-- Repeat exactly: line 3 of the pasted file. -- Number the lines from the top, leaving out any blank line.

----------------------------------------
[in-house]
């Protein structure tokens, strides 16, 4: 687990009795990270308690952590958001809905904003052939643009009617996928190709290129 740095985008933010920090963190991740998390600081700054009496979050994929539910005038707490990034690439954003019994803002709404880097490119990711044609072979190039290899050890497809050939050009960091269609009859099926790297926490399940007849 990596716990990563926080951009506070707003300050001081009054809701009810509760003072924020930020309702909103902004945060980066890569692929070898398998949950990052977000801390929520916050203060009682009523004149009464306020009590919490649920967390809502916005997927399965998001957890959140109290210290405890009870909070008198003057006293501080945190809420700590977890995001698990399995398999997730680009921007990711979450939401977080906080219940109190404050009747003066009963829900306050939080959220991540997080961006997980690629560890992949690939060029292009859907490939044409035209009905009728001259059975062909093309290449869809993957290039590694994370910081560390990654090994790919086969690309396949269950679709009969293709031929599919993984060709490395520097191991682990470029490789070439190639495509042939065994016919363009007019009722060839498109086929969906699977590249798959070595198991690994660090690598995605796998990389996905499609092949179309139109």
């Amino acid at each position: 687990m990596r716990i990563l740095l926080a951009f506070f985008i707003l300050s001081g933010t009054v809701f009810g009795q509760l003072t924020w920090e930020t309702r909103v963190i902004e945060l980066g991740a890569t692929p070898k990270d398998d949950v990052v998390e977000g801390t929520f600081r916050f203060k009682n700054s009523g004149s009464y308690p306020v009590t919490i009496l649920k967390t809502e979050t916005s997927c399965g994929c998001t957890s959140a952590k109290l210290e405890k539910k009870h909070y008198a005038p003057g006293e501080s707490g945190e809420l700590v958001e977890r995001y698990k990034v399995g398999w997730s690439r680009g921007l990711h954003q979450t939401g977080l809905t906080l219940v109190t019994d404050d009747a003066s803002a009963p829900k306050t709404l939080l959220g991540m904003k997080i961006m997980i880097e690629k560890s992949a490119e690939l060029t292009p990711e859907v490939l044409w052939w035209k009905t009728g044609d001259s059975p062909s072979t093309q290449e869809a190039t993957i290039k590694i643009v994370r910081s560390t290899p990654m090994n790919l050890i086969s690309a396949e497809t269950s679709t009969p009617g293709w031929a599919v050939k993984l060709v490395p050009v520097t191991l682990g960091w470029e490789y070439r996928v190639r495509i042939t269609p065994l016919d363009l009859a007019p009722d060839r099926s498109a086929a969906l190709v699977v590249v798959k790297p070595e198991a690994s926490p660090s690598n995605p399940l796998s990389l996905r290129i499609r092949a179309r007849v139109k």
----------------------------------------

């Amino acid at each position: 687990m990596r716990i990563l740095l926080a951009f506070f985008i707003l300050s001081g933010t009054v809701f009810g009795q509760l003072t924020w920090e930020t309702r909103v963190i902004e945060l980066g991740a890569t692929p070898k990270d398998d949950v990052v998390e977000g801390t929520f600081r916050f203060k009682n700054s009523g004149s009464y308690p306020v009590t919490i009496l649920k967390t809502e979050t916005s997927c399965g994929c998001t957890s959140a952590k109290l210290e405890k539910k009870h909070y008198a005038p003057g006293e501080s707490g945190e809420l700590v958001e977890r995001y698990k990034v399995g398999w997730s690439r680009g921007l990711h954003q979450t939401g977080l809905t906080l219940v109190t019994d404050d009747a003066s803002a009963p829900k306050t709404l939080l959220g991540m904003k997080i961006m997980i880097e690629k560890s992949a490119e690939l060029t292009p990711e859907v490939l044409w052939w035209k009905t009728g044609d001259s059975p062909s072979t093309q290449e869809a190039t993957i290039k590694i643009v994370r910081s560390t290899p990654m090994n790919l050890i086969s690309a396949e497809t269950s679709t009969p009617g293709w031929a599919v050939k993984l060709v490395p050009v520097t191991l682990g960091w470029e490789y070439r996928v190639r495509i042939t269609p065994l016919d363009l009859a007019p009722d060839r099926s498109a086929a969906l190709v699977v590249v798959k790297p070595e198991a690994s926490p660090s690598n995605p399940l796998s990389l996905r290129i499609r092949a179309r007849v139109k």